Alexis Fischer

Already branded with stigma around treatment, most clients of rehabilitation centers have also fallen victim to the health care industry’s financial prioritization. As advertised, treatment centers are expected to focus on the medical and mental health of their clients. However, most American treatment centers emphasize their title as a business.

Meanwhile, publicity efforts mask the hunger for money with pity, while they are only bothered by client pockets and lack genuine concern for their self-safety. Research clarifies that this consideration stops at the surface — these businesses search for excuses to keep clients in treatment as long as insurance allows them to. Clients are treated like walking wallets with a diagnosis, giving authorities power highs.

Considering the deadly mixture of financial prioritization and gaslighting within staff-client relationships, perhaps the field could use a completely new team. I’d like to focus on two examples in my argument, methodologies in both substance abuse and eating disorder treatment centers.

My accusation that treatment clinics prioritize money is supported by the “Florida Shuffle” web, which traps victims of substance abuse in the treatment world in order to drain as much insurance money from clients as possible. With Florida being a hotspot for victims of substance abuse, treatment facilities were borderline trading clients by moving them from center to center with little to no progress made in order to keep them and their insurance tangled. Florida became a profitable place for rehabilitation centers, sober-living facilities and other seeming supports.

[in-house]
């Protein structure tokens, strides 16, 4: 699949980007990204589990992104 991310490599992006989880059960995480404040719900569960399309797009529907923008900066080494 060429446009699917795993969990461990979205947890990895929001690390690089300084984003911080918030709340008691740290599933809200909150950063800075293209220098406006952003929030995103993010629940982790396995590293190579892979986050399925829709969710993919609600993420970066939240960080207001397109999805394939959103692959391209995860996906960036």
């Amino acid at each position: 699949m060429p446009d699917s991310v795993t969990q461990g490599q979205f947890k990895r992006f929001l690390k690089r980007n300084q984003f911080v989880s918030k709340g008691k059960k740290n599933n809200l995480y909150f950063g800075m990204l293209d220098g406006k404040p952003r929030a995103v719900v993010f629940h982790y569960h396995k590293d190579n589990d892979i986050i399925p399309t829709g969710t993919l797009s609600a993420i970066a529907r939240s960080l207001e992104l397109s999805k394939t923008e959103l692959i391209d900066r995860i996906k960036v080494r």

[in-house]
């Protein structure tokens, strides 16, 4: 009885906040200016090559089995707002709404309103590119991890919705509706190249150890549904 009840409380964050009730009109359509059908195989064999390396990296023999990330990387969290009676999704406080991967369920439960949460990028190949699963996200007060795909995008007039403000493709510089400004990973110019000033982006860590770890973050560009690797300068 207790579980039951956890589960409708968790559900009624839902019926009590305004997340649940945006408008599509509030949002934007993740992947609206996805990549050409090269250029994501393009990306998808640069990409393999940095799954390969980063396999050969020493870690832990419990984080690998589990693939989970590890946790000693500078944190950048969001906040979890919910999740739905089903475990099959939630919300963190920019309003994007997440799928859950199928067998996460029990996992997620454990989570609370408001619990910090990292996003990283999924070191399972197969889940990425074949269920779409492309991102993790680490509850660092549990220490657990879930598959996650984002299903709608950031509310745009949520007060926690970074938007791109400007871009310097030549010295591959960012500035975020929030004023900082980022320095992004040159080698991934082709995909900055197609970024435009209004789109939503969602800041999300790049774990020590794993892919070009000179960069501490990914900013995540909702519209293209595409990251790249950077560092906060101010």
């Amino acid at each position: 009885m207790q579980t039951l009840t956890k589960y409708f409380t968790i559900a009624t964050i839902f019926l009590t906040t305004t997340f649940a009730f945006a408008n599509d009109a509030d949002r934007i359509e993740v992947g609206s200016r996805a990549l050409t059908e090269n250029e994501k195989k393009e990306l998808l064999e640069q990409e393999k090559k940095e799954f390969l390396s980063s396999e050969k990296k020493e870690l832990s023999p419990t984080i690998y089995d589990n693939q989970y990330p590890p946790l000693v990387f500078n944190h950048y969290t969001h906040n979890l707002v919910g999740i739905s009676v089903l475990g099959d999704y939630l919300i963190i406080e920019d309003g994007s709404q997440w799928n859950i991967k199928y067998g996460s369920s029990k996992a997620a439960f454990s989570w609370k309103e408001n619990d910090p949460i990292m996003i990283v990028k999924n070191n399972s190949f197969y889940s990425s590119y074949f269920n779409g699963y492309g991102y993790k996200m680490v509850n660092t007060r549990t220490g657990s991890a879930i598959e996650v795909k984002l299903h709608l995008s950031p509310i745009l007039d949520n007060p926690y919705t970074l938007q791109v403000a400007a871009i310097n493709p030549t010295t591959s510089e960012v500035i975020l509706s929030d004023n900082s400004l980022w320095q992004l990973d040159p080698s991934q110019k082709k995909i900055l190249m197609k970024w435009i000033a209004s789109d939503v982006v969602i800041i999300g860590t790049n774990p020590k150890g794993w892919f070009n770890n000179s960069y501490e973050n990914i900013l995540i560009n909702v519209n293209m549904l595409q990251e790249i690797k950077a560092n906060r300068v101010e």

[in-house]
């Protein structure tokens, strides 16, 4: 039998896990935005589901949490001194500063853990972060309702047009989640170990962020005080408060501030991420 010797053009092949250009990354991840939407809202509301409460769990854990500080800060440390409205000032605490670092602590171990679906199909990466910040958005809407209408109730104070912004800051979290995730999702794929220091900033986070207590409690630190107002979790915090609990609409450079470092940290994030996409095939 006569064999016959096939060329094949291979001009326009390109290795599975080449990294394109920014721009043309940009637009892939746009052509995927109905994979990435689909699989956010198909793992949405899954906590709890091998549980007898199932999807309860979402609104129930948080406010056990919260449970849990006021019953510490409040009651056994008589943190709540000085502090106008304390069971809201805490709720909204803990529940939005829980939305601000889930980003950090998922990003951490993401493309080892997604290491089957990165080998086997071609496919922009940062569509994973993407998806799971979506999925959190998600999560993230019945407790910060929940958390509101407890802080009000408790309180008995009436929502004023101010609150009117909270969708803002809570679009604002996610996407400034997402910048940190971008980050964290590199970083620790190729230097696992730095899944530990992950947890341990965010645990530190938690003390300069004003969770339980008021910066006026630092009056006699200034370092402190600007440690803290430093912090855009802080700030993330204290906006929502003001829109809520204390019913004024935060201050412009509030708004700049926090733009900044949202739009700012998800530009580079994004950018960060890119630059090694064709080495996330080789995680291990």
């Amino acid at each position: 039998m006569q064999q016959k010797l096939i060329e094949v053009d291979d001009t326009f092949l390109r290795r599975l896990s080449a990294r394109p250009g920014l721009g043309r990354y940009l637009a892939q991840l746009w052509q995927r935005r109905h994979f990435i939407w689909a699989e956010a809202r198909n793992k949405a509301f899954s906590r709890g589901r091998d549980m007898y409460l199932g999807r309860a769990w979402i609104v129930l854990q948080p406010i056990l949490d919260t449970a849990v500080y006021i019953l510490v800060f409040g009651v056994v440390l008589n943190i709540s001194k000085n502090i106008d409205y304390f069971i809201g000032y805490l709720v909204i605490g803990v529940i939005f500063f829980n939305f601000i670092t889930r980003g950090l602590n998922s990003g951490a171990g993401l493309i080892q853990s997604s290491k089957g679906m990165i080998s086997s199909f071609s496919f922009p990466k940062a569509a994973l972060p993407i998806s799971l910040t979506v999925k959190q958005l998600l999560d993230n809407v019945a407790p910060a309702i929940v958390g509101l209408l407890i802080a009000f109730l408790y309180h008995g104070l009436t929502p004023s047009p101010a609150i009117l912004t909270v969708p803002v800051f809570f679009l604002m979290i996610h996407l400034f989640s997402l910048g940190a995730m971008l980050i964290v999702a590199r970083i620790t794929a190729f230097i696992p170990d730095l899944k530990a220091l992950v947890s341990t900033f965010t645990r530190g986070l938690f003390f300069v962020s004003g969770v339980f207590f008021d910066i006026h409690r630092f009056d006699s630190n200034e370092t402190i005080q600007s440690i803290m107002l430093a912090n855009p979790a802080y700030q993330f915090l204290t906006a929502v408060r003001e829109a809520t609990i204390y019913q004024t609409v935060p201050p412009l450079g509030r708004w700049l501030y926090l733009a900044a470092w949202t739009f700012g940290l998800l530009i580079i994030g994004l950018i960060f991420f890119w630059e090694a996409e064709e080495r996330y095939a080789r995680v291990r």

However, when the Affordable Care Act (ACA) and the Mental Health Parity and Addiction Equity Act passed, insurance became easier to manipulate as the regulations widened treatment options to low-income individuals. Due to these laws, a spike in client pool caused Florida’s master plan to become even more obsessive — labs and other treatment-adjacent locations opened and expanded.

Facilities dragged out as much money from clients as they could. For example, centers intentionally started using more expensive lab processes or held clients longer than needed to wring out funds. Unshockingly, “Florida Shuffle” occurs all over America, but it is just one example of a recurring, systemic scam for money in the treatment world.

In addition to victims of substance abuse being taken advantage of, similar practices happen in eating disorder recovery centers. However, the manipulation occurs more internally, with companies focused on their business rather than their clients. Like we saw in the substance abuse treatment community, Erica Goode of the New York Times explains that “[the eating disorder treatment industry] has been propelled by the Affordable Care Act and other changes in health insurance laws that have increased coverage for mental disorders, as well as by investments from private equity firms.”

Goode expands on this abuse of power by explaining the shift from favoring client health to disregarding anything but economy for their businesses — “in the companies’ rush to expand, they argue, quality of treatment may be sacrificed for profit.” In addition to this rush, some companies were caught bribing their scouts, pushing them to send their clients to their clinics.